Wednesday, June 22, 2022 we took a guided trail hike at the Creamer’s Field Migratory Waterfowl Refuge here in Fairbanks, right down the road from where we are staying at the Tanana Valley Campground.
When we first arrived in Fairbanks and were on the way to the campground, we noticed a large field full of birds on the eastern side of the road and found out later it was part of the Creamer’s Field Migratory Waterfowl Refuge and that thousands of birds annually stop there for rest and food as they migrate south. Cindy found out we could take a guided tour with a local wildlife expert on Wednesday morning at 10am, so we decided that we would do just that.
Creamer’s Field Migratory Waterfowl Refuge Sits on 2,500 acres of Alaskan wilderness in Fairbanks. It features wildlife viewing areas, birdwatching opportunities and miles of walking trails.
This land used to be filled with grazing cattle and was home to the original, historic Creamer’s Dairy Complex, an integral part of Fairbanks history which was in production from 1908 to 1966. In 1977 the buildings were admitted to the National Register of Historic Places and today the original Creamer Family Farmhouse serves as a Visitor Center that features educational displays about the history and ecology of the Refuge.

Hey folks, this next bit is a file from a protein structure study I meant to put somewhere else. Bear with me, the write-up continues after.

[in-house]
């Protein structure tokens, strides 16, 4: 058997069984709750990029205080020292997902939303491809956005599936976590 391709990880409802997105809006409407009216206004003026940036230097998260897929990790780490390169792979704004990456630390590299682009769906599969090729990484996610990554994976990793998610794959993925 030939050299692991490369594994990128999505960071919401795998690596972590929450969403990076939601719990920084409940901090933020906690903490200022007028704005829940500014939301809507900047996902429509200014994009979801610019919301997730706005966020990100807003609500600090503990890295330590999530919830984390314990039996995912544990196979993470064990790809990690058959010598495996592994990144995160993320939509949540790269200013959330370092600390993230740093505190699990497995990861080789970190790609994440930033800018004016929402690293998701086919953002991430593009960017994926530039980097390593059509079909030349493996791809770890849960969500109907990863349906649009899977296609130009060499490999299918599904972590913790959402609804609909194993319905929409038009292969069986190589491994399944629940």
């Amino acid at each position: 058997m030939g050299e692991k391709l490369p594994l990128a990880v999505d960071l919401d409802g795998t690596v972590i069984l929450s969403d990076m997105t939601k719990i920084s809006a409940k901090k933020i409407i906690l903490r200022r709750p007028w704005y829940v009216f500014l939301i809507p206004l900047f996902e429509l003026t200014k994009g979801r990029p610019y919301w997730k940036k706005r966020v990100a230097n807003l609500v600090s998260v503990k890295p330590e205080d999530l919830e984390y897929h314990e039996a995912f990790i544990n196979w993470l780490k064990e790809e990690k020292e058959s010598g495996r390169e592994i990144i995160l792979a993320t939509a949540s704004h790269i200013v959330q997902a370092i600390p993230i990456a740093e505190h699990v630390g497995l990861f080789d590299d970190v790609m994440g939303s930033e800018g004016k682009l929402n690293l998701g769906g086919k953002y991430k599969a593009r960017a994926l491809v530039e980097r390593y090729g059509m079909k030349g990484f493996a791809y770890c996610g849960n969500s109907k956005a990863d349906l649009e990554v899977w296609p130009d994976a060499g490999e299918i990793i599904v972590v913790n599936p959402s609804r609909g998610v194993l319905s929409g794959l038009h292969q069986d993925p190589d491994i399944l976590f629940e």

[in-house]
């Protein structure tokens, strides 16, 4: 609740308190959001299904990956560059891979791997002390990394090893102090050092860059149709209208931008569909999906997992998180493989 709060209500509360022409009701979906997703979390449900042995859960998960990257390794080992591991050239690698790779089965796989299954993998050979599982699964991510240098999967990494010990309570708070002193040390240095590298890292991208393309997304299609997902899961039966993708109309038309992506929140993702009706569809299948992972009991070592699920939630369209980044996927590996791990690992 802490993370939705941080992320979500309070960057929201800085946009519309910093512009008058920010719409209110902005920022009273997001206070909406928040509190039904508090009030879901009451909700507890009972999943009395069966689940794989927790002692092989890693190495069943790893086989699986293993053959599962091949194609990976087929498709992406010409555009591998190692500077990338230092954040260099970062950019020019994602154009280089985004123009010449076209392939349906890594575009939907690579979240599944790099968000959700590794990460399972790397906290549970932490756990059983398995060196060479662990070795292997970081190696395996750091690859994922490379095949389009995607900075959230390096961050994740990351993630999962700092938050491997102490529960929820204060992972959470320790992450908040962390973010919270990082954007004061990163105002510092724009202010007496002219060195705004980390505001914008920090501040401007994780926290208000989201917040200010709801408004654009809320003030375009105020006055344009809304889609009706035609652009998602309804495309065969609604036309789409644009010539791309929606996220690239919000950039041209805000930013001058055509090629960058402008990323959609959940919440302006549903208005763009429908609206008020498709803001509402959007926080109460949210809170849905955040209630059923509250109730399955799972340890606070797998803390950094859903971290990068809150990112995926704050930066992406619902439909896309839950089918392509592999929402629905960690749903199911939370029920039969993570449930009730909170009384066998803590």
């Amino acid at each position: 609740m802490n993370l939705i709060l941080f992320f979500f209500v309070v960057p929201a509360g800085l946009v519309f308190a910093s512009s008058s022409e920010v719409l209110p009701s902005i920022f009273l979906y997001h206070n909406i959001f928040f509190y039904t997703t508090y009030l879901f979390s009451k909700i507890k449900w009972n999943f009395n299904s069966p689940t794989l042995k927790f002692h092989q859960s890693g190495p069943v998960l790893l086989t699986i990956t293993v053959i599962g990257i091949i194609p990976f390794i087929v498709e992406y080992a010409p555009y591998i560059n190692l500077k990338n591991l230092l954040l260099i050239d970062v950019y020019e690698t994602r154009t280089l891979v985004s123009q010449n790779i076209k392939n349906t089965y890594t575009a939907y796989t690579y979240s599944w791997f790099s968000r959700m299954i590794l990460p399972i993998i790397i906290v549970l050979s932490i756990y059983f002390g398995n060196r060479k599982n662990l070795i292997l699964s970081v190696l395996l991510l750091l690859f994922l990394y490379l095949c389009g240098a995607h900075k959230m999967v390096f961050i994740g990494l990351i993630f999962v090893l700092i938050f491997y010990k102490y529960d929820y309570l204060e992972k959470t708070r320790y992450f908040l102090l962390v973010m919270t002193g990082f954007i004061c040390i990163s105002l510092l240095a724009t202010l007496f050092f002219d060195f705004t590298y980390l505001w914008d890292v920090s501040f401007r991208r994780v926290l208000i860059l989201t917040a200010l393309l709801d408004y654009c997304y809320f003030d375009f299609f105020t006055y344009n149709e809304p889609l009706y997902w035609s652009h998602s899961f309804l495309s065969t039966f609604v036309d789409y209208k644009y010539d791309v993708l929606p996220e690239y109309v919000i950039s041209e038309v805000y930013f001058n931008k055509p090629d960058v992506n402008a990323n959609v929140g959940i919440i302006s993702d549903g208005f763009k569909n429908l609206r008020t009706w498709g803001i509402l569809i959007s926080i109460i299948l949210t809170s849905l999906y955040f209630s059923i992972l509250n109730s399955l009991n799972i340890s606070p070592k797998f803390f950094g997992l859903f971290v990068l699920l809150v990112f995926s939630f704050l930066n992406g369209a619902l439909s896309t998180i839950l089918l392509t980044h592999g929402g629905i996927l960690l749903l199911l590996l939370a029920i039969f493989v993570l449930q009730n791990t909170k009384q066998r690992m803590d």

We were met at the Visitor Center by our guide, Marcy, at a few minutes after 10 and were joined by two men and a teenager from Fairbanks. Marcy was born and raised in Fairbanks and has been a third-grade teacher for the past 37 years.
The wildlife walk on the back part of the property took a little over an hour and, unfortunately, the only wildlife we experienced were the swarms of mosquitos that attacked us in spite of our being drenched in Deet. We got to see a couple of robins on the back property trails but I guess it just wasn’t a good day for other sightings. But on the plus side we did get in 2 1/2 miles of walking!
When we finished the unproductive walk, we strolled back up to the front and took some photos of the large birds there, though they were so far away it was difficult to make them out. Our guide had said they were Sandhill Cranes, but we were never sure from our own point of view.
After we finished up at Creamer’s Field Migratory Waterfowl Refuge, we drove a little ways past our campground to shop at the Fairbanks Farmers Market which is held each Wednesday and Saturday. They were roughly a third the size of the Eola Market that Cindy used to be a vendor at in Orlando, but had a good mix of products and food offerings. Cindy got a Banana-Nutella Crepe for a snack and as we sat down at the picnic table area we found another seeming staple at Farmers Markets…someone playing the guitar and singing.
Our stay in Fairbanks has been relaxing, entertaining and informative.
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